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Features that contribute to the usefulness of low-fidelity models for surgical skills training
  1. R. Langebæk, DVM, PhD (student)1,
  2. M. Berendt, DVM, PhD1,
  3. L. T. Pedersen, CandPsych, PhD3,
  4. A. L. Jensen, DVM, PhD, DrVetSci, MLP, DiplECVCP, DiplECVIM2 and
  5. B. Eika, MD, PhD, MHPE, MI4
  1. Department of Small Animal Clinical Sciences, Faculty of Life Sciences, University of Copenhagen, Dyrlaegevej 16, 1870 Frederiksberg C, Denmark
  2. Department of Basic Animal and Veterinary Sciences, Faculty of Life Sciences, University of Copenhagen, Dyrlaegevej 16, 1870 Frederiksberg C, Denmark
  3. Center for Qualitative Studies, Aalborg University, Kroghstræde 3, 9220 Aalborg Ø, Denmark
  4. Center for Medical Education, INCUBA Science Park, Brendstrupgårdsvej 102, Århus, Denmark
  1. E-mail for correspondence ril{at}lifi.ku.dk

For practical, ethical and economic reasons, veterinary surgical education is becoming increasingly dependent on models for training. The limited availability and high cost of commercially produced surgical models has increased the need for useful, low-cost alternatives. For this reason, a number of models were developed to be used in a basic surgical skills course for veterinary students. The models were low fidelity, having limited resemblance to real animals. The aim of the present study was to describe the students' learning experience with the models and to report their perception of the usefulness of the models in applying the trained skills to live animal surgery. One hundred and forty-six veterinary fourth-year students evaluated the models on a four-point Likert scale. Of these, 26 additionally participated in individual semistructured interviews. The survey results showed that 75 per cent of the students rated the models ‘useful’/'very useful'. Interviews revealed that tactile, dimensional, visual, situational and emotional features are important to students' perception of a successful translation of skills from models to live animal. In conclusion, low-fidelity models are useful educational tools in preparation for live animal surgery. However, there are specific features to take into account when developing models in order for students to perceive them as useful.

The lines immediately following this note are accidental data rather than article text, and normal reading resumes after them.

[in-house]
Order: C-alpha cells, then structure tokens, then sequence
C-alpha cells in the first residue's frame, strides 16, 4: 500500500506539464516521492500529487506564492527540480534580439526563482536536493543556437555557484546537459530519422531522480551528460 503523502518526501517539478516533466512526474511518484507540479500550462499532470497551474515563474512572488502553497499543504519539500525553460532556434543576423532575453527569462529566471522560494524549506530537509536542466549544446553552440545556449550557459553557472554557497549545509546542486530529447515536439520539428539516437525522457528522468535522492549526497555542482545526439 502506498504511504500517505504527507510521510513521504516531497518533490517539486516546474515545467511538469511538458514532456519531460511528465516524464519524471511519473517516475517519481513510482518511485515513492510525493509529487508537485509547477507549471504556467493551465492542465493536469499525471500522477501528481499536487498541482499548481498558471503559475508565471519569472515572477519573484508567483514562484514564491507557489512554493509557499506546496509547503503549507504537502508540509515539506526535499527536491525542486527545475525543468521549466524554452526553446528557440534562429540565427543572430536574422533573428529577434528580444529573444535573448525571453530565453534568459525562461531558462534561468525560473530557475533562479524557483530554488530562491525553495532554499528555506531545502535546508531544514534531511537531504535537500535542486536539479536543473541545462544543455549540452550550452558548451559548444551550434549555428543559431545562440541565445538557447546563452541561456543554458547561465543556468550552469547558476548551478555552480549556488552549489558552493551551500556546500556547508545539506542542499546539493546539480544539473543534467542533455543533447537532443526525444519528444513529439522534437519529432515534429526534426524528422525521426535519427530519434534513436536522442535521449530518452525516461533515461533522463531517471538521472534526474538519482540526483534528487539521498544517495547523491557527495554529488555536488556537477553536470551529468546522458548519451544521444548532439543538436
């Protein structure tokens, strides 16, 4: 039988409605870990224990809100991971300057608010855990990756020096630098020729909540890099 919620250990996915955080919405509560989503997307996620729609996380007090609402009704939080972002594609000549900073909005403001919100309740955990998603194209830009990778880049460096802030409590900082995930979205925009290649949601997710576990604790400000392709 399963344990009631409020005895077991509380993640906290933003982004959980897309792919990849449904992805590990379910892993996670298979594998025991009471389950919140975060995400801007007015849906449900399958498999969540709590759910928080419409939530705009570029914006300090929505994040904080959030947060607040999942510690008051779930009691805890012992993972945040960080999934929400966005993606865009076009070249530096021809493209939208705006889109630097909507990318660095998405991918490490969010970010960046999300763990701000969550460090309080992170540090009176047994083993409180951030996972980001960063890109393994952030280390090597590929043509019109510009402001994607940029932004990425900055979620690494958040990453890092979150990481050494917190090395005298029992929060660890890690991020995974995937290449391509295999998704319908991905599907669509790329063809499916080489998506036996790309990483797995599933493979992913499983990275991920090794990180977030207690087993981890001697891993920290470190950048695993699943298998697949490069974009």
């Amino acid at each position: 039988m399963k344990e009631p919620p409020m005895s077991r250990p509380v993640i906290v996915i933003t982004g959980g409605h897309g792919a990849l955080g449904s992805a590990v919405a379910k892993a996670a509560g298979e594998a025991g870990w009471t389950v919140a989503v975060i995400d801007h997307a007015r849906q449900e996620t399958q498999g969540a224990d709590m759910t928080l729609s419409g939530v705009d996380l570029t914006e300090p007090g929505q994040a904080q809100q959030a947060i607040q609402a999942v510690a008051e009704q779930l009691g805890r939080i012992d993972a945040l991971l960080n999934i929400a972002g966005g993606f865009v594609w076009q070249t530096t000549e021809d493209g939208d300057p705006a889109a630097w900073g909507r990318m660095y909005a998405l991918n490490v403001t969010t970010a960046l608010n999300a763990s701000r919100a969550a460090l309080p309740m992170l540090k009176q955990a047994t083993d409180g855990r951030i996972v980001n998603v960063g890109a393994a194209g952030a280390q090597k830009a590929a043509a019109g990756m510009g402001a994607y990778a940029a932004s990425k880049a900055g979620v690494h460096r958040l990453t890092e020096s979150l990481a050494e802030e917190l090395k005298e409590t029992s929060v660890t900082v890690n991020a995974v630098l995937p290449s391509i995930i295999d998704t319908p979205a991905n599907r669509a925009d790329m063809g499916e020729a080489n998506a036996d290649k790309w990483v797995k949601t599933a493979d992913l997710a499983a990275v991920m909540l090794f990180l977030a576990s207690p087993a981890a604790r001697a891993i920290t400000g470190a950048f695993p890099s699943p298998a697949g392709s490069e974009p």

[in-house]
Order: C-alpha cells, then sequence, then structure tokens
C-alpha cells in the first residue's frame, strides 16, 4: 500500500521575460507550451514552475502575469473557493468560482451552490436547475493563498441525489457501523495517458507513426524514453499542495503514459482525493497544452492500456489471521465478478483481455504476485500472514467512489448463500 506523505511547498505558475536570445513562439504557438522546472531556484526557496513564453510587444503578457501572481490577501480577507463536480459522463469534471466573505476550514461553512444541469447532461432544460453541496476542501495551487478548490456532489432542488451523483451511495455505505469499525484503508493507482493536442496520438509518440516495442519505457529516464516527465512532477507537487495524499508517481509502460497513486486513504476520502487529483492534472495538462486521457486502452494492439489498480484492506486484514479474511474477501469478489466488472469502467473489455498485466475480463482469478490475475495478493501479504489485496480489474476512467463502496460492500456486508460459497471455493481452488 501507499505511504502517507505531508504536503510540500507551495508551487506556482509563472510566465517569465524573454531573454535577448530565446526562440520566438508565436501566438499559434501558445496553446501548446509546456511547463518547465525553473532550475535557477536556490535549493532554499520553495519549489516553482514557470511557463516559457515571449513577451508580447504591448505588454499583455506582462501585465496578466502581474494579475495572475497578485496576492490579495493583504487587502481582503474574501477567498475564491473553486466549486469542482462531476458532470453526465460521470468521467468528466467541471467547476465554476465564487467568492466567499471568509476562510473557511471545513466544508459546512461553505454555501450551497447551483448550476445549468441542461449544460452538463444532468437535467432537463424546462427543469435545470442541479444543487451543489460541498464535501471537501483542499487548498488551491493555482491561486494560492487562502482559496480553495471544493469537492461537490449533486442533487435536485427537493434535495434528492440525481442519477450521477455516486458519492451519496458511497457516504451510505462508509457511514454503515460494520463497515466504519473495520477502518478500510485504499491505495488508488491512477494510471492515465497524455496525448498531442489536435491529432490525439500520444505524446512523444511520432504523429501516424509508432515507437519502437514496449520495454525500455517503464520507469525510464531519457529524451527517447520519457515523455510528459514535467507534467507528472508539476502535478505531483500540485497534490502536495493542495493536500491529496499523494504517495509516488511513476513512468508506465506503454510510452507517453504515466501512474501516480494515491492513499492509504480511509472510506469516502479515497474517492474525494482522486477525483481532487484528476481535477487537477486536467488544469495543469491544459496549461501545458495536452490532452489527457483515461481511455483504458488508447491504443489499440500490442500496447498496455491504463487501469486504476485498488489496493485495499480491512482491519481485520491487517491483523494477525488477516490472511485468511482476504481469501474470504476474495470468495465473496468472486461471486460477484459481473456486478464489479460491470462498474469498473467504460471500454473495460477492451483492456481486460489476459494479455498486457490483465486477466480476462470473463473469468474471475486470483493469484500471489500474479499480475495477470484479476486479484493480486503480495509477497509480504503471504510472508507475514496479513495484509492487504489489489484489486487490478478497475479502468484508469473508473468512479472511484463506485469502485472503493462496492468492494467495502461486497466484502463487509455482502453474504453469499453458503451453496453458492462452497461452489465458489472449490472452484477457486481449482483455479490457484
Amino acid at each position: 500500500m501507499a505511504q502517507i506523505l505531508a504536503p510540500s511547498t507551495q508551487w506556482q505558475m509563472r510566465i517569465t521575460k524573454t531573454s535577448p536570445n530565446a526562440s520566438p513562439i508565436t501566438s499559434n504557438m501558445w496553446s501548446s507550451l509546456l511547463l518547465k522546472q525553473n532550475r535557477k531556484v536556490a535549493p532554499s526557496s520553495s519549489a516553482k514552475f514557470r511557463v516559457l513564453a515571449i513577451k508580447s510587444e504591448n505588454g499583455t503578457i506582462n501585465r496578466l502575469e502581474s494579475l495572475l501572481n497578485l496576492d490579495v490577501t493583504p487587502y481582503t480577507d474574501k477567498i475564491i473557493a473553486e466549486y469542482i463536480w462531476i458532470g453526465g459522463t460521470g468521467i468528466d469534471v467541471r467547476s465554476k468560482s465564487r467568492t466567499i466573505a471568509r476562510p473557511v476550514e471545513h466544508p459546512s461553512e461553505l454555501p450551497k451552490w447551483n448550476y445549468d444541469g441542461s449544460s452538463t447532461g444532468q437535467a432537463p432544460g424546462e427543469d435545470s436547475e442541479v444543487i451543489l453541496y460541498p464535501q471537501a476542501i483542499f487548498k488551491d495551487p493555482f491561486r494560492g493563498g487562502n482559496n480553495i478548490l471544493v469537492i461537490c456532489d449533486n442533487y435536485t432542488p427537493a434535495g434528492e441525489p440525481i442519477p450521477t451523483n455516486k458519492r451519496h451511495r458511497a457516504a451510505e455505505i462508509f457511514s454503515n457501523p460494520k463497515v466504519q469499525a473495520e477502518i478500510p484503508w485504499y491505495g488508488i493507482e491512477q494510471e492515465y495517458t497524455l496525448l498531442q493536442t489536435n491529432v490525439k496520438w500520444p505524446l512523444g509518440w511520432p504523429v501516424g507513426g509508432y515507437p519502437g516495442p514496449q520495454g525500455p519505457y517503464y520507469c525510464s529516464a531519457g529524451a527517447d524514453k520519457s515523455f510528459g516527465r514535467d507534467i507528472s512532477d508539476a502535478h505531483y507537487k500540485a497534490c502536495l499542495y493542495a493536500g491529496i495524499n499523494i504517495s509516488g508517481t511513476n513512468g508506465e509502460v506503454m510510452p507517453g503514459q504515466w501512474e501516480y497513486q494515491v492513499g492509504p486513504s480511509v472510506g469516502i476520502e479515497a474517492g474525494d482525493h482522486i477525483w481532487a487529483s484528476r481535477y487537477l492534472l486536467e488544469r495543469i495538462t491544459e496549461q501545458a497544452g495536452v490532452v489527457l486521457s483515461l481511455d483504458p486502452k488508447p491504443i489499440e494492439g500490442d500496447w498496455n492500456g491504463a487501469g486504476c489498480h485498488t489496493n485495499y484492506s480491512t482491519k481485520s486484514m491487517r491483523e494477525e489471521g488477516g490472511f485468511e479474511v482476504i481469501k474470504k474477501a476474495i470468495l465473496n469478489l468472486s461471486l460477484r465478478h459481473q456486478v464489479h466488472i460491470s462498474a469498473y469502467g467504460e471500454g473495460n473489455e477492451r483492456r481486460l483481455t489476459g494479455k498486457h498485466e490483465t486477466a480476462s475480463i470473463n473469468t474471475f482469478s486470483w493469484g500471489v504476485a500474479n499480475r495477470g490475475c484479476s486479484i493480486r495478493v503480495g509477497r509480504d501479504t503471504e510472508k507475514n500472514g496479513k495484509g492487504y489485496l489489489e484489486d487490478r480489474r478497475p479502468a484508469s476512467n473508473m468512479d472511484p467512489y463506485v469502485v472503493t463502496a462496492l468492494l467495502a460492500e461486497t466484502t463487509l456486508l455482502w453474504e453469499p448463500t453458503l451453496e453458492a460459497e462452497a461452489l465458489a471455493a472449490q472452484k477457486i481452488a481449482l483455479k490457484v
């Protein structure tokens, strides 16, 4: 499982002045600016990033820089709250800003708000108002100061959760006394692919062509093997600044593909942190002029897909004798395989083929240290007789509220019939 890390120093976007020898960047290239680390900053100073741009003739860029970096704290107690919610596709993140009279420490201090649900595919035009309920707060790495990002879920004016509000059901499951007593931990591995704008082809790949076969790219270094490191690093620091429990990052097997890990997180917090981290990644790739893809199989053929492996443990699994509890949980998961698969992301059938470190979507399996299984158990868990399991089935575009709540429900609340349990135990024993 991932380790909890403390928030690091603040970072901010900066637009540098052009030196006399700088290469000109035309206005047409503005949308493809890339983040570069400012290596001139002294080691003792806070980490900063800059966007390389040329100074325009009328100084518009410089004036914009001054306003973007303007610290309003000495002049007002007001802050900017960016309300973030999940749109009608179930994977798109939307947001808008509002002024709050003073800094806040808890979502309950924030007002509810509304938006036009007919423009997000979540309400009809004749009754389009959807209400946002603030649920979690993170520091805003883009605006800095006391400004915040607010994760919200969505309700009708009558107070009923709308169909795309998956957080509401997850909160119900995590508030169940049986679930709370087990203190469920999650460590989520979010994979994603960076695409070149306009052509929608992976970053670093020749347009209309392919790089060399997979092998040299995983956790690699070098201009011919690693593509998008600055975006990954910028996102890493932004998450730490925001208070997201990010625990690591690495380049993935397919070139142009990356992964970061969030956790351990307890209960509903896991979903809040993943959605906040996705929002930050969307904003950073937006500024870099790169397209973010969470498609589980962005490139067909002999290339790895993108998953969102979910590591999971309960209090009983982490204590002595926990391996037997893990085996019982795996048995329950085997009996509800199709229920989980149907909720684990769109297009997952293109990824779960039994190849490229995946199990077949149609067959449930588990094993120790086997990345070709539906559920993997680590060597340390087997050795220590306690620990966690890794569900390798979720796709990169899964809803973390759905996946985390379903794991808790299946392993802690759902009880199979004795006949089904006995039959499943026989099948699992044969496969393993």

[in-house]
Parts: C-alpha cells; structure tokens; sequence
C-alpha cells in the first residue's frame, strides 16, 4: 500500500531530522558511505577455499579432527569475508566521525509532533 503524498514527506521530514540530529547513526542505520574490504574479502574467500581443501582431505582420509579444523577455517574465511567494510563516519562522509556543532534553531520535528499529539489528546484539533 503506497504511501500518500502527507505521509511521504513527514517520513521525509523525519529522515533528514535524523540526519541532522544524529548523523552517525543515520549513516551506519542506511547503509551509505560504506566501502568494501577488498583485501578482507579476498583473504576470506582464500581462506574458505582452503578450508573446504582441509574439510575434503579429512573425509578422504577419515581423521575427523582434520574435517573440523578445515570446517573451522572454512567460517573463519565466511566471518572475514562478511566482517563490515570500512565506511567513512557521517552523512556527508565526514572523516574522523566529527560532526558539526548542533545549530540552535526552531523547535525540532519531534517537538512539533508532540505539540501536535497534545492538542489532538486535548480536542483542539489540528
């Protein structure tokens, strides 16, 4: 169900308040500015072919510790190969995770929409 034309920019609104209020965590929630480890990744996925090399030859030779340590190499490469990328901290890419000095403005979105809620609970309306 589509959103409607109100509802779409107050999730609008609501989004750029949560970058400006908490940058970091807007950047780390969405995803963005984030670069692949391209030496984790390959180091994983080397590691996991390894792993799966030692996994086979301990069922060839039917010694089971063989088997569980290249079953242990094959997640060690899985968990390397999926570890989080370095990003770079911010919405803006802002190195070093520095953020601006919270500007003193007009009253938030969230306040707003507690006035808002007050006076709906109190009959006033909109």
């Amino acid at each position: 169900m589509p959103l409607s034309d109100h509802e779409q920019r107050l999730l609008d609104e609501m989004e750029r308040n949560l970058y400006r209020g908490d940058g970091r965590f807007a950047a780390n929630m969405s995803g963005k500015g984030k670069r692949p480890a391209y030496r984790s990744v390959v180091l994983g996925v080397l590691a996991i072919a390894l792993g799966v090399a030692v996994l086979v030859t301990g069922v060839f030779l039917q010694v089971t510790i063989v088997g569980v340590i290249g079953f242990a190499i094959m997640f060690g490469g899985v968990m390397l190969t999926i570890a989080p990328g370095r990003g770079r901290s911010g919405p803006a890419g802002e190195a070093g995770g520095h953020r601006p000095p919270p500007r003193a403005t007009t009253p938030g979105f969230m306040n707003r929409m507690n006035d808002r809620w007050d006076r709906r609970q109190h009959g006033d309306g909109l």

• Accepted December 21, 2011.

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  • Accepted December 21, 2011.
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Footnotes

  • Provenance not commissioned; externally peer reviewed

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